Chekhov/More Money Mix – Franklin Schneider (featuring Uzodinma Okehi)

You read author interviews, and when they list books that influenced them, it’s always, The Great Gatsby, Middlemarch, Chekhov, blah, blah, blah. Saying Gatsby is your favorite book is like when a death row inmate gets pizza for his last meal; you had plenty of time to think about this, I know you can do better. They always say, I love how Chekhov has such compassion for the poor. But then the book they just wrote is about a CEO who’s having an affair with their kid’s Montessori teacher. All these books are the same because most writers are ripping off the same five books.
There are types of books I simply will not read. Any book about relationships, or a marriage: Hell no. Any book about a family? Won’t read it. If I was on a cross-country flight, and I forgot my headphones, and the only reading material I had was an award-winning multi-generational family epic, I’d just stare at the back of the seat for four hours. Tolstoy was wrong when he said, all happy families are alike, but every unhappy family is unhappy in its own way. That’s not true. All families are alike, and none of them are interesting. I won’t read any books that are described on the book jacket as “lyrical,” or if the word “redemption” is used. If there are flowers or a body of water on the cover? Nah. If the title is in a font that looks like handwriting? Hell no. If it’s described as “hilarious,” just chuck it into the nearest wood chipper. If something’s described as “speculative” fiction, that’s just them trying to trick you into reading sci-fi, and the reason they have to trick you into reading it is because sci-fi is dumb. And they’re always like, no, no, the clones are just a metaphor for social media. So why not just write a book about social media? Although I definitely wouldn’t read any book about social media. Any book where people are on their phones a lot, or you see their text messages in the text of the book and they’re in italics and they use the letter “u” instead of spelling out y-o-u, that’s a book I will definitely not be reading. If characters in the book drink wine and the author tells you the specific year of the wine, or where a character went to college, or the music they’re listening to, I’m just not interested in that book. It might be a fine book. Probably not, but anything’s possible. I’ll never know, because I’m not reading it. And I hope it goes without saying, I don’t read any books about how angels are real.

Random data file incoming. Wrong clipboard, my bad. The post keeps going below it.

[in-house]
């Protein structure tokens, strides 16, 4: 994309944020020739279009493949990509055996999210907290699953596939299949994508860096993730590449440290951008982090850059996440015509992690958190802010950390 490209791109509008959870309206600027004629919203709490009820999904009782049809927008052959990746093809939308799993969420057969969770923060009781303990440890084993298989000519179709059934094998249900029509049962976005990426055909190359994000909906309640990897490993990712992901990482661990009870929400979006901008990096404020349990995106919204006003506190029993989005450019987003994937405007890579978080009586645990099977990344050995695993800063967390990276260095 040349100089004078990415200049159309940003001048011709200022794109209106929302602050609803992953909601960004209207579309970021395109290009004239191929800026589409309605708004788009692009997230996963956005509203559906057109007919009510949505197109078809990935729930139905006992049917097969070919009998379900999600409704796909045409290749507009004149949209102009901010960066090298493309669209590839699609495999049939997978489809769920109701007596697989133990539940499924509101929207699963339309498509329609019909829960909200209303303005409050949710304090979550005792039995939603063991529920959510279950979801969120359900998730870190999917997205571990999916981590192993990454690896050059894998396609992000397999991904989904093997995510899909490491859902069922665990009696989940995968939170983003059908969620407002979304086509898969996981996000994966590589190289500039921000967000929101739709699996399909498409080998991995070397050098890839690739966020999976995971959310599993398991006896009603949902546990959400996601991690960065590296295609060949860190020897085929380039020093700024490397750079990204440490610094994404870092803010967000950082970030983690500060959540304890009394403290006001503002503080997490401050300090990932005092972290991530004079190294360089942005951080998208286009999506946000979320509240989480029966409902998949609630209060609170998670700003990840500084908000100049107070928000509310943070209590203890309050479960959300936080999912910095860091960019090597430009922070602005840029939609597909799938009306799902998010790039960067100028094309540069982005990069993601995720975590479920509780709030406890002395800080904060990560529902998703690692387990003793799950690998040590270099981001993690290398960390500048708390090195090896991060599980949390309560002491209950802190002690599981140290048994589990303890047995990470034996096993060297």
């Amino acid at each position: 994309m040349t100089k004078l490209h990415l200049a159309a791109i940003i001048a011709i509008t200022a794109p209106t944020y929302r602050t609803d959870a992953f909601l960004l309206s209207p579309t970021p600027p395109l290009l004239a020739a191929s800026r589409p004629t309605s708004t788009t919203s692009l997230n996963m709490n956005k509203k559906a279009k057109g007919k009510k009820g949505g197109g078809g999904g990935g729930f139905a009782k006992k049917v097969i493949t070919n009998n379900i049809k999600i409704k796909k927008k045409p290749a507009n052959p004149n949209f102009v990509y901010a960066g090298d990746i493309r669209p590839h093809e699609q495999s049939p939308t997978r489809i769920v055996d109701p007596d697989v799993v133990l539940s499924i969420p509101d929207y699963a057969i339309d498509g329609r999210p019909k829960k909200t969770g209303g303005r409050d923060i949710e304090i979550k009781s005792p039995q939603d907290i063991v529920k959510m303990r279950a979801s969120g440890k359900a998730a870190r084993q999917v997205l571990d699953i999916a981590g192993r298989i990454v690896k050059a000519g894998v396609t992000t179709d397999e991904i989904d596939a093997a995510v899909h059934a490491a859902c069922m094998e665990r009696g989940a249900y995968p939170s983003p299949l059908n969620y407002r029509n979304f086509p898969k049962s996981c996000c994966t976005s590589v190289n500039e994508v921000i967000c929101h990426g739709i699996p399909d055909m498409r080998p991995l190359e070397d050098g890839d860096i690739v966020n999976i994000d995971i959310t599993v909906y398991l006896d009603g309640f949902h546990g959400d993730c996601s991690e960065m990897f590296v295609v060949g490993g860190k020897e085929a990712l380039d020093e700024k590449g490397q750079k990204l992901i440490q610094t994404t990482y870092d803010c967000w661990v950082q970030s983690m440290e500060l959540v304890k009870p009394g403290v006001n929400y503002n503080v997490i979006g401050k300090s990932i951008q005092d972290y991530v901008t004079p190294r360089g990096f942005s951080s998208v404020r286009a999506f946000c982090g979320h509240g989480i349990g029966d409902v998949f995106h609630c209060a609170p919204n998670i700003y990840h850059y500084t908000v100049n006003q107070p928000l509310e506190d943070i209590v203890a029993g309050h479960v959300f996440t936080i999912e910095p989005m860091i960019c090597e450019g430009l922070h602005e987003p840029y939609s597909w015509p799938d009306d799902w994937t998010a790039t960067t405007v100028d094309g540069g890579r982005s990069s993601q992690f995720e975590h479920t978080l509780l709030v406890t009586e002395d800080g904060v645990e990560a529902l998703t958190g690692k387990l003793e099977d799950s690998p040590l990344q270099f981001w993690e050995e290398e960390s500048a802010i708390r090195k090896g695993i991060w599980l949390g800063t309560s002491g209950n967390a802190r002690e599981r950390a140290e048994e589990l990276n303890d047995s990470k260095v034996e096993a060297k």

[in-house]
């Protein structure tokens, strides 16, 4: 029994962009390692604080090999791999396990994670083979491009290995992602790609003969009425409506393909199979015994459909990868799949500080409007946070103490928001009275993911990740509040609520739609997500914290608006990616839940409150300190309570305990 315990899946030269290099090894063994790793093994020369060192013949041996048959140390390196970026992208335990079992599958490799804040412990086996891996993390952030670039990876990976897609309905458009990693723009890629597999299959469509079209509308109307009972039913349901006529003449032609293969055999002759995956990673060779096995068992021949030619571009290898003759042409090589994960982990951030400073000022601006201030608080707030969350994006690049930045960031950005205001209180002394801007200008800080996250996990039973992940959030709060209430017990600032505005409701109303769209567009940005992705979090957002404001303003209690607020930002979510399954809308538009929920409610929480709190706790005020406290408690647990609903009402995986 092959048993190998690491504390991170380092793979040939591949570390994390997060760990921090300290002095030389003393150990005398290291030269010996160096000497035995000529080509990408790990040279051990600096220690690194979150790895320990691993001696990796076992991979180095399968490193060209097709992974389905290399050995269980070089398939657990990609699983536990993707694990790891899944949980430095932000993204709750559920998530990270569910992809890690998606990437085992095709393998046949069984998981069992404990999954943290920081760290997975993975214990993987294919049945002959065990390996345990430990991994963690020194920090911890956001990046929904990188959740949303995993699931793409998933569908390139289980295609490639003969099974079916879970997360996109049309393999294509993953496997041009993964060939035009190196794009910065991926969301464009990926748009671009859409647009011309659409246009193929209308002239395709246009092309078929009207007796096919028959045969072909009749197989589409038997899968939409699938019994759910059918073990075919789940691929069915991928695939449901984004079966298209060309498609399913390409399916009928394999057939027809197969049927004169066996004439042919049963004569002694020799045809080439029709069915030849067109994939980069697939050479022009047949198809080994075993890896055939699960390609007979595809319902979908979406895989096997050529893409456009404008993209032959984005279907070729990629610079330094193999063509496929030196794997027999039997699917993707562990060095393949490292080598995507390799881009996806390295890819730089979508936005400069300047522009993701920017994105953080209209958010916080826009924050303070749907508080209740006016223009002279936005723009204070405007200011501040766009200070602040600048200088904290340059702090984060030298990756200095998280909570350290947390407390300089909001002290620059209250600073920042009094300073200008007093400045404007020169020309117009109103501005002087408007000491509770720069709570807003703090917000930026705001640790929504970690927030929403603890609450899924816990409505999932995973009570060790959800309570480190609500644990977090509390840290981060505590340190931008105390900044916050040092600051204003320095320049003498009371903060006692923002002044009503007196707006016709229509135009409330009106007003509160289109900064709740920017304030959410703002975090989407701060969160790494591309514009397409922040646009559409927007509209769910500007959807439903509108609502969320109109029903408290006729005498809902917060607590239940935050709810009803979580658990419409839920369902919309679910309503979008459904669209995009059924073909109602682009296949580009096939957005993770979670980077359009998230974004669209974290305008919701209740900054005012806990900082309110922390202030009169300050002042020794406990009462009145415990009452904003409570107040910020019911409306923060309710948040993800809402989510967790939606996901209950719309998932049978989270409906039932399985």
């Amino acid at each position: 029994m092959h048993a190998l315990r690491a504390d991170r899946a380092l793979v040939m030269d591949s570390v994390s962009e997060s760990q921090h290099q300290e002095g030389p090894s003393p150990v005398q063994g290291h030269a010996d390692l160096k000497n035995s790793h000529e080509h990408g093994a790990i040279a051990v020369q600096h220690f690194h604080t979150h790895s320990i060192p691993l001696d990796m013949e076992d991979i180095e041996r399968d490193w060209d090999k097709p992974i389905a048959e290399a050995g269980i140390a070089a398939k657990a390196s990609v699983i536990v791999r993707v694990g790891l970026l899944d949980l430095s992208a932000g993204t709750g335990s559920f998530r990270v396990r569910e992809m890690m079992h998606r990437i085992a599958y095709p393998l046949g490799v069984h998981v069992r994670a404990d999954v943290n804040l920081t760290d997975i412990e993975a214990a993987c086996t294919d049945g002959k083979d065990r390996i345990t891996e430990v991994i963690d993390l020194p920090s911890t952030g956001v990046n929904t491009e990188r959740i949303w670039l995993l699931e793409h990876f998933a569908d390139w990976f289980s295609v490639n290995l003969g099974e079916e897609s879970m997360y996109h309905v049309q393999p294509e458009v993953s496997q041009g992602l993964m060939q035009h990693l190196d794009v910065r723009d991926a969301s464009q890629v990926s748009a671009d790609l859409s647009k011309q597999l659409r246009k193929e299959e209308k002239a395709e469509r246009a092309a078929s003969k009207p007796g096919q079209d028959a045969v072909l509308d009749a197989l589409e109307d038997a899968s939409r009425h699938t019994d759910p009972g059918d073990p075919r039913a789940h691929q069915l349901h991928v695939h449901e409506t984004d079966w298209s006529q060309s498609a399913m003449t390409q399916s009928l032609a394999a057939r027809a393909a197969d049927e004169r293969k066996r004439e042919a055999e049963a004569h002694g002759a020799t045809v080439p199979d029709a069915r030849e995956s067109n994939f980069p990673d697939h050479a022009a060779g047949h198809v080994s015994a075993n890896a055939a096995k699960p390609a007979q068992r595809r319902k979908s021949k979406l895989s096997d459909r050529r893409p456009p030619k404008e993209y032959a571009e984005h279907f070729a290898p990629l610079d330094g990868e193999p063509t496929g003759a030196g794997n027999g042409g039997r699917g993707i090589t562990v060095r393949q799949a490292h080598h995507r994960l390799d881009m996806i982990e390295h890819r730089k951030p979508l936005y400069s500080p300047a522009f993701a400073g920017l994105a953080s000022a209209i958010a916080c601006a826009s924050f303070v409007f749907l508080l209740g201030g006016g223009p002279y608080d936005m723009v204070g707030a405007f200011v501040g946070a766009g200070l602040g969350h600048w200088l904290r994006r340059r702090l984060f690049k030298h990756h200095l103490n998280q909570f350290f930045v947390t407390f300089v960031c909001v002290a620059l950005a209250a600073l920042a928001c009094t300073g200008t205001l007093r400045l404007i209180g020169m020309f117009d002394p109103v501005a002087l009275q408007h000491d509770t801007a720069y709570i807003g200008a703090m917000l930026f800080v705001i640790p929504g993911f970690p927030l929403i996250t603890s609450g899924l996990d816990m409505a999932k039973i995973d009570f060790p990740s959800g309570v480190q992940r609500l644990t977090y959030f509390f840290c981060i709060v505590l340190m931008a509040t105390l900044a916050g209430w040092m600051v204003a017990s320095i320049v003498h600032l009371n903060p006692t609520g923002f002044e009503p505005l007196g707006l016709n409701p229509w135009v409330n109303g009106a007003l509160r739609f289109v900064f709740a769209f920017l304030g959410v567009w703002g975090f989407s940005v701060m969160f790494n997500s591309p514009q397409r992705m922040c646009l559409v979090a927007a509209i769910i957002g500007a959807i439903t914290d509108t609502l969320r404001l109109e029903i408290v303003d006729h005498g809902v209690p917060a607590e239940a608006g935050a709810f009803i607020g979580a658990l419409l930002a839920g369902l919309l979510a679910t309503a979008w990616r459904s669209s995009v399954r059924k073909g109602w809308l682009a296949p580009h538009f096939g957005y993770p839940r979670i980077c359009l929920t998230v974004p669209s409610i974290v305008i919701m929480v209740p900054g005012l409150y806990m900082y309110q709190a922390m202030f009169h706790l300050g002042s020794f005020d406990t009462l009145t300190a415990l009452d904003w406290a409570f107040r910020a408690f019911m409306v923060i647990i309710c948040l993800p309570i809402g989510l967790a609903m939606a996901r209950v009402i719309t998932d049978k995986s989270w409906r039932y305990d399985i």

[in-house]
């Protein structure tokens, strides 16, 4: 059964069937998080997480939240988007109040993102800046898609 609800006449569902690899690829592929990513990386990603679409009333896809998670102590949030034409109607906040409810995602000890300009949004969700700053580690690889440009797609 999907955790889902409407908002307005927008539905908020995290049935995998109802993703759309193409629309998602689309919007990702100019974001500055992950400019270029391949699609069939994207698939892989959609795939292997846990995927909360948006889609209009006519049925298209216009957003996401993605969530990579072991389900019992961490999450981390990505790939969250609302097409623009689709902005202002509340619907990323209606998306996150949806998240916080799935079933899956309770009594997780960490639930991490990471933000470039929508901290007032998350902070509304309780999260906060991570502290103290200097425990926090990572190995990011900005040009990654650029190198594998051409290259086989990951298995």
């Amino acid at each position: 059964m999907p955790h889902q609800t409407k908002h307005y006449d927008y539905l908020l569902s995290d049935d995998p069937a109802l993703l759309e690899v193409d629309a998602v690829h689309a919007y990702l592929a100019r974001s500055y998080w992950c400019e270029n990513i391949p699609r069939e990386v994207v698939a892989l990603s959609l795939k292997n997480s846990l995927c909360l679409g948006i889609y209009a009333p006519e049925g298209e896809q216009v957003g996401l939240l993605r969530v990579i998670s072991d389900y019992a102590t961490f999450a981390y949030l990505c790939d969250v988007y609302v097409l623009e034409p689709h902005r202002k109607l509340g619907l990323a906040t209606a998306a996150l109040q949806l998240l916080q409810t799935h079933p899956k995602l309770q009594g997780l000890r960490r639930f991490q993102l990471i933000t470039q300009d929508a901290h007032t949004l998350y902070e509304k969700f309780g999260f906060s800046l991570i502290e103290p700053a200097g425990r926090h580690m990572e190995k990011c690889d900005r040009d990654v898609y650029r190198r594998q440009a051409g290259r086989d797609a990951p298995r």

Zadie Smith. Let’s say. As the super-muscular God figure from that famous ceiling fresco . . . Wait, walk with me on this one. And, got it, here’s my blurb for your new book—“From on high, framed by gods, by demons, Google it, that satin-textured, vaguely brain-shaped cloud. Supported by angels. Reaching out. That’s Zadie Smith, and instead of touching Adam, she’s bestowing the gift of transcendent life on a book, your book, that’s me invoking Zadie Smith, not once but three times, low-low, the lit-gods, and dare I say it, two times, way-low, for more money, maybe. Here are the pull quotes: Shimmering. Wonderful. Crisp and affecting. Strong, with a sweet burn. Astonishingly intelligent. Fearless. Nimble. Surprising. Reminiscent of Tolstoy, Shakespeare, Hemingway. More than a mere book. A series of dazzlingly interwoven plotlines, involving characters, conceived by the human mind, printed on fragrant paper made from pulped trees; devious, reverberating ideas, allowed to resonate, sprawling out to an unimaginable, yet lyrical, yet thrillingly lucrative conclusion . . .
Like 70 words left, ok, let me go in again. Speaking of working in a bookstore. Klinka . . . Deep space and stars. That’s shaking and gliding, and thick, going up to those seventh floor offices, for that glimpse of you just walking back from the vending machine. White-white, no tan, no that’s cool. Galaxy print tights. Your desk by the windows. Behind the computer, bathed in light. And nothing much. But, Klinka, I see you . . .”